Coat of arms
You can see the location of the city, as well as its detailed map, here.
In the central part of the Veneto plains lies the province of Padua – a fascinating mix of art, culture, flavors and traditions. The heart of the countryside is the city of Padua, a dynamic and picturesque city with a rich historical heritage. Although less popular than Verona, Padua has a particular charm. Founded more than 3,000 years ago along the River Brenta, today it is a modern and cosmopolitan city and rather famous for its university and for the countless masterpieces of art scattered throughout the city. In the churches of the city, works by Donatello and Titian can be seen, and Giotto’s frescoes in the Scrovegni Chapel are the brightest star in this galaxy. I mention the churches because in Italy they are an endless source not only of spiritual but also of cultural experiences.
Description: Palazzo della Ragione /picture source: Shutterstock/;
The best way to explore the historic center of Padua is on foot, strolling through the narrow streets, lovely squares and ancient bridges. The city squares are the perfect starting point, especially Piazza delle Erbe and Piazza della Frutta. A view of the two squares opens from Palazzo della Ragione, also called “Salone”. In the Middle Ages, the building housed the City Hall. You can’t miss it because it seems like all roads lead there. The arches on the ground floor are known as the Sotto Salone (the salon below). Below them are various shops – for meat, cheese, confectionery. On the upper level there is a hall decorated with an astrological cycle.
Description: Prato della Valle;
In the immediate vicinity is Piazza dei Signori, an elegant square with Renaissance elements. on which many monuments stand, including the Church of San Clemente and the Palazzo del Capitanio from 1599, which contains a clock tower with an astronomical clock from 1344. Designed in the 1300s, the clock marks the hours and minutes, in addition to months, day, moon phases, and astrological place. Also nearby is Piazza del Duomo, dominated by the majestic cathedral and the ancient Baptistery of St. John. The baptistery is decorated with a fantastic cycle of frescoes. In the immediate vicinity of the Duomo stands Palazzo Vescovile, today the seat of the Diocesan Museum. Inside are magnificent works of art and the impressive Bishop’s Hall.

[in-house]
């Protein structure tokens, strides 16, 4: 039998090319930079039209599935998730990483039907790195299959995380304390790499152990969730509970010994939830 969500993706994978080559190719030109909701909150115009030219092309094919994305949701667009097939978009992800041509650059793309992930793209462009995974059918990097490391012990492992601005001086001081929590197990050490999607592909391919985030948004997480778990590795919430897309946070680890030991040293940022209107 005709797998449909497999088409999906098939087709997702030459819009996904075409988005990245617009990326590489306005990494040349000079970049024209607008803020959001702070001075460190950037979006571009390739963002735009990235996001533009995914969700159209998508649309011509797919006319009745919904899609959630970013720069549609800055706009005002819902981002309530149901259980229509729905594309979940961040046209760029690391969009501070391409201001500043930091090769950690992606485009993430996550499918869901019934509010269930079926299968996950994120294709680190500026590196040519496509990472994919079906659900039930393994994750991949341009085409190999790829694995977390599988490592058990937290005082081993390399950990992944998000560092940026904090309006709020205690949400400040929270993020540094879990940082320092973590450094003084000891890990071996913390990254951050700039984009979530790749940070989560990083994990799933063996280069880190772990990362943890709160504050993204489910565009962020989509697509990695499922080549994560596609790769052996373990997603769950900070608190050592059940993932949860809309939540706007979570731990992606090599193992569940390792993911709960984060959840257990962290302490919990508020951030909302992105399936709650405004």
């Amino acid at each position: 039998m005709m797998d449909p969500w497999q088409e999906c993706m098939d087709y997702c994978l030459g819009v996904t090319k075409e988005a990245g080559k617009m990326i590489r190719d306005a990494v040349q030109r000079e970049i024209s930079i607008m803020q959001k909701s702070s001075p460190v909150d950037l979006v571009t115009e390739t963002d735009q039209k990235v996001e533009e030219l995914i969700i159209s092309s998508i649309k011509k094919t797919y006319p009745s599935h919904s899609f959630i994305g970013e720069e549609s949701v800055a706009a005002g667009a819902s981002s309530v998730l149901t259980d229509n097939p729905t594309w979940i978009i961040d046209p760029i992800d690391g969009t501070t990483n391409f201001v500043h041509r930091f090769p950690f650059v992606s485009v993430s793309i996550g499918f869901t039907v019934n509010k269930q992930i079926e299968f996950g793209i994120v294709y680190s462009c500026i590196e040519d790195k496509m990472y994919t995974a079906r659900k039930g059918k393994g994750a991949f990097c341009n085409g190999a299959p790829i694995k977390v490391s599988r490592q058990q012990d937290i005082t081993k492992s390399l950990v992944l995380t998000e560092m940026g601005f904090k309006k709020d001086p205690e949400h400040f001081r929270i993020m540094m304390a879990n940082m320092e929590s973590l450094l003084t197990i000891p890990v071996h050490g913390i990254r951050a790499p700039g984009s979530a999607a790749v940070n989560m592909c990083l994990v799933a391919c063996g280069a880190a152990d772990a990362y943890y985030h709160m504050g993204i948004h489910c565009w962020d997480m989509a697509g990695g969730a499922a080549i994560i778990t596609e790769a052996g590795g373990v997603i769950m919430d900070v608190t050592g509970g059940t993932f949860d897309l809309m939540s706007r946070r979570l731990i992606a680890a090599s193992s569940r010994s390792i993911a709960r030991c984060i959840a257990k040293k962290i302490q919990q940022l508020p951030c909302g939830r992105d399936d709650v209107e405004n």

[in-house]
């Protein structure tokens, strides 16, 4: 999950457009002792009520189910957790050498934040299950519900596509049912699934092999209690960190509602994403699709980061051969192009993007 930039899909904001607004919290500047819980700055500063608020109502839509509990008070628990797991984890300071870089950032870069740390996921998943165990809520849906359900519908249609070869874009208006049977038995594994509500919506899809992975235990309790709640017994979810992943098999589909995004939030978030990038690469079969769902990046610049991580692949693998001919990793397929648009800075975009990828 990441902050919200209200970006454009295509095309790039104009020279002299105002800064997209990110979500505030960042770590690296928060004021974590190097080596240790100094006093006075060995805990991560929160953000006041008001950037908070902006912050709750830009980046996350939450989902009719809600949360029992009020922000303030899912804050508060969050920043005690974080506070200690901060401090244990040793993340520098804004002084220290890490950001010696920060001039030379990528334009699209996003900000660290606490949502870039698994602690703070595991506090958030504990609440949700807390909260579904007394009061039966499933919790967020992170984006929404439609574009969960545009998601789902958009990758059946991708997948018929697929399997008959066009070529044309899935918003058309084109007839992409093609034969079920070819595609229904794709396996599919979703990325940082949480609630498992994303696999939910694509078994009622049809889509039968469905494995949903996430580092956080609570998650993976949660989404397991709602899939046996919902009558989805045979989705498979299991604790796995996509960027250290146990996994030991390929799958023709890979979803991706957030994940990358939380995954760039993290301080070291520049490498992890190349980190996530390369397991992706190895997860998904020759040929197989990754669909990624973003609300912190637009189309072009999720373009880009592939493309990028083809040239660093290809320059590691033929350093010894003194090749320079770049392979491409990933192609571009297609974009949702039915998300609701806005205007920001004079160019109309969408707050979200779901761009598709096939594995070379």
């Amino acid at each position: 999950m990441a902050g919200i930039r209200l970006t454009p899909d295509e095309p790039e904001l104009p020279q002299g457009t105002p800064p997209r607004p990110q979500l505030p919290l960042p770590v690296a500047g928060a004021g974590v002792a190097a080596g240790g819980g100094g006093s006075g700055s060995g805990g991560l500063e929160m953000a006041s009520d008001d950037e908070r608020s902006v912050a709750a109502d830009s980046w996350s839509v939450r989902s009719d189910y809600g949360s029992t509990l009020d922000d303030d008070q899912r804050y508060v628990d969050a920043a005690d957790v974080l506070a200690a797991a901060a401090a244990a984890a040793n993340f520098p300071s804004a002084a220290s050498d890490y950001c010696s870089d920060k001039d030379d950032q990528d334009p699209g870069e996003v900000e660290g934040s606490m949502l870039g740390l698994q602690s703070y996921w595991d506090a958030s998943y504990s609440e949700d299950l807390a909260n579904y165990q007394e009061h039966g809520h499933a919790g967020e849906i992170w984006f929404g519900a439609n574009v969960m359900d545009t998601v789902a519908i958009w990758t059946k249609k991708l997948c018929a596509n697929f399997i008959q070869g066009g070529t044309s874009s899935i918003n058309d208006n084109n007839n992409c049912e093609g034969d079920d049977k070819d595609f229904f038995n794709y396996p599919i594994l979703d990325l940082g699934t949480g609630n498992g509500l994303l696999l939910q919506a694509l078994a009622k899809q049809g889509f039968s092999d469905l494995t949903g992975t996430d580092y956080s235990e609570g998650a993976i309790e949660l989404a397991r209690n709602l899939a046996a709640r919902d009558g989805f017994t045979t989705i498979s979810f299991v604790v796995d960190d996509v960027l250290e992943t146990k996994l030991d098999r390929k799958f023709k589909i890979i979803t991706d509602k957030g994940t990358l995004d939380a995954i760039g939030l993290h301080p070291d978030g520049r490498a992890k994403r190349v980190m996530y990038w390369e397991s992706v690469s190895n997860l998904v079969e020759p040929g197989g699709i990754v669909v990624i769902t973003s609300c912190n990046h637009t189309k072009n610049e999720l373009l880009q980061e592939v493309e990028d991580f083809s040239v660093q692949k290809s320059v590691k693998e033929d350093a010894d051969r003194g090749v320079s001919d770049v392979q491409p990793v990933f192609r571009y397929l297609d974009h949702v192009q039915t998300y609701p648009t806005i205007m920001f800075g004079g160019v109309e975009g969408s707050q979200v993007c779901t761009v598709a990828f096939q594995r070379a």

Description: the Bapsitery /picture source: Shutterstock/;
Another symbol of Padua is the Caffè Pedrocchi, built in the early 1800s by order of Antonio Pedrocchi. It was designed by the architect Giuseppe Iapelli. The cafe is historically significant for its role in the 1848 riots against the Habsburg monarchy, and also as a draw for artists over the last century from French writer Stendhal to Lord Byron to Italian writer Dario Fo. It was here that the Risorgimento – the movement for the unification and independence of Italy, conceived the liberation (in 1848 Padua was under the power of the Habsburg Empire).
Description: Scrovegni Chapel /picture source: Shutterstock/;
Not far from the cafe is the University of Padua, the second oldest in Italy. It was founded in 1222. Among his respected teachers was Galileo Galilei himself. It houses the first School of Anatonia. It is also the first university to award a degree to a woman. Your visit to Padua would not be complete without spending time in the famous Scroveghi Chapel, one of Giotto’s absolute masterpieces, if not the masterpiece, as Giotto reaches his peak with this cycle of frescoes, according to many experts.
Description: Sam Antionio basilica;
On the beautiful Piazza del Santo stands the Basilica of San Antonio, the construction of which began immediately after the saint’s death (1231). It has eight domes and pointed ornaments in the Eastern style, and San Antonio himself is buried inside. The basilica is an example of a harmonious balance of Romanesque, Gothic, Byzantine and Moorish styles; The interior is decorated with prestigious paintings and sculptures. If you need a break, very close to the basilica is the Botanical Garden of Padua, which, like most things in this city, is also close to 500 years old.
One of the emblems of Padua is Prato della Valle – the largest square in Italy and the second largest in Europe after Red Square in Moscow. It was designed by Domenico Cerato in 1775, at the insistence of Andrea Memia. The square looks like a large green elliptical island surrounded by a canal with four bridges and 78 statues of famous historical figures. These statues were built between 1775 and 1838. Once there was a Roman amphitheater here, and today it is a traditional venue for fairs and other organized events.
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